Phillips v Mulcaire: SC 24 May 2012

The claimant worked as personal assistant to a well known public relations company. She alleged that the defendant had intercepted telephone message given by and left for her. The court was asked first as to whether the information amounted to ‘technical or commercial information’ within the definition of ‘intellectual property’ in section 72(5) of the 1981 Act, and then as to whether the defendant could invoke the privilege against self incrimination.
Held: The defendant’s appeal failed. Section 72 excluded his right to rely on the privilege against self-incrimination. The proceedings were ‘proceedings for . . rights pertaining to . . intellectual property” and the conspiracy proceedings to which the defendant might be exposed would be a ‘related offence’.
Any exclusion of the privilege must be narrowly drawn and clearly made out, but the risk was that victims might otherwise lose any redress. There is no universal defimnition of intellectual property, and the court must look to the words of the section. Whether ‘technical or commercial information’ was property was not relevant. Section 72 aimed to protect against wrongful exploitation of commercial property, and not against wider wrongs. The voicemails here contained confidential commercial information.
A sufficient link between the information and the portended charge must be shown. If the defendant did conspire to intercept messages, then an offence was committed when the unlawful agreement was made. But conspiracy is a continuing offence, and it continued so long as the agreement was being performed. Every interception pursuant to that unlawful agreement would therefore be in the course of the offence

Lord Hope, Deputy President, Lord Walker, Lord Kerr, Lord Clarke, Lord Dyson
[2012] UKSC 28, UKSC 2012/0038, [2012] 3 WLR 312, [2012] WLR(D) 193, [2012] 4 All ER 207, [2012] 5 Costs LO 609, [2013] 1 AC 1, [2012] EMLR 31
Bailii, SC Summary, SC, Bailii Summary
Senior Courts Act 1981 72(2)(a)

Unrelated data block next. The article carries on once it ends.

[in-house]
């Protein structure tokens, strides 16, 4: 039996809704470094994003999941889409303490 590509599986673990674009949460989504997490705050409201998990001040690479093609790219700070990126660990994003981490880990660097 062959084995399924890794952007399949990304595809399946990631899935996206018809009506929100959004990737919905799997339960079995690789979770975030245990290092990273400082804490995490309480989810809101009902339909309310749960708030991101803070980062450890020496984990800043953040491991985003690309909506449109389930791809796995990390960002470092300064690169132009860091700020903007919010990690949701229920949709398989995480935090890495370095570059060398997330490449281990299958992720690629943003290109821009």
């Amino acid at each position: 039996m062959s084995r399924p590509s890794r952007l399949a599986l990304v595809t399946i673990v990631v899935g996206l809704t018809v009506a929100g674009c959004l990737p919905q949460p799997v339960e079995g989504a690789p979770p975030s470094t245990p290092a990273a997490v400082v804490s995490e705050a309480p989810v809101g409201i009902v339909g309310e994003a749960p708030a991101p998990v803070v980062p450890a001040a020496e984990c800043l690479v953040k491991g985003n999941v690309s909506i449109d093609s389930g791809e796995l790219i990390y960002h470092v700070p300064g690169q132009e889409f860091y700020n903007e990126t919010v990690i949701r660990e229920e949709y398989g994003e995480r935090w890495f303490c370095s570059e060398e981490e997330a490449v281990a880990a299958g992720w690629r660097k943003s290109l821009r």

England and Wales
At First InstancePhillips v Newsgroup Newspapers Ltd and Others ChD 17-Nov-2010
The claimant had been assistant to a well known publicist. The defendant had settled an action brought by her principal for hacking his mobile telephone, in the course of which it appeared that the claimant’s phone had also been hacked. She now . .
CitedAnton Piller v Manufacturing Processes Ltd CA 8-Dec-1975
Civil Search Orders possible
The plaintiff manufactured and supplied through the defendants, its English agents, computer components. It had reason to suspect that the defendant was disclosing its trade secrets to competitors. The court considered the effect of a civil search . .
CitedRank Film Distributors v Video Information Centre HL 1-Mar-1981
The plaintiffs claimed large-scale copyright infringement, and obtained Anton Pillar orders. The House considered the existence of the privilege against self-incrimination where the Anton Piller type of order has been made. The Court of Appeal had . .
At First InstanceGray v News Group Newspapers Ltd and Another; Coogan v Same ChD 25-Feb-2011
The claimants said that agents of the defendant had unlawfully accessed their mobile phone systems. The court was now asked whether the agent (M) could rely on the privilege against self incrimination, and otherwise as to the progress of the case. . .
Appeal fromCoogan v News Group Newspapers Ltd etc CA 1-Feb-2012
The claimants said that their voicemail accounts had been hacked by one defendant on behalf of the other. They sought discovery of records, and the defendants argued for the benefit of the privilege against self incrimination.
Lord Neuberger MR . .
CitedA T and T Istel Ltd v Tully HL 9-Sep-1992
The second plaintff had agreed to supply computer systems to a health authority. New owners of the company discovered allegations that the contract had been operated fraudulently. An order had been obtained for production of documents, but the order . .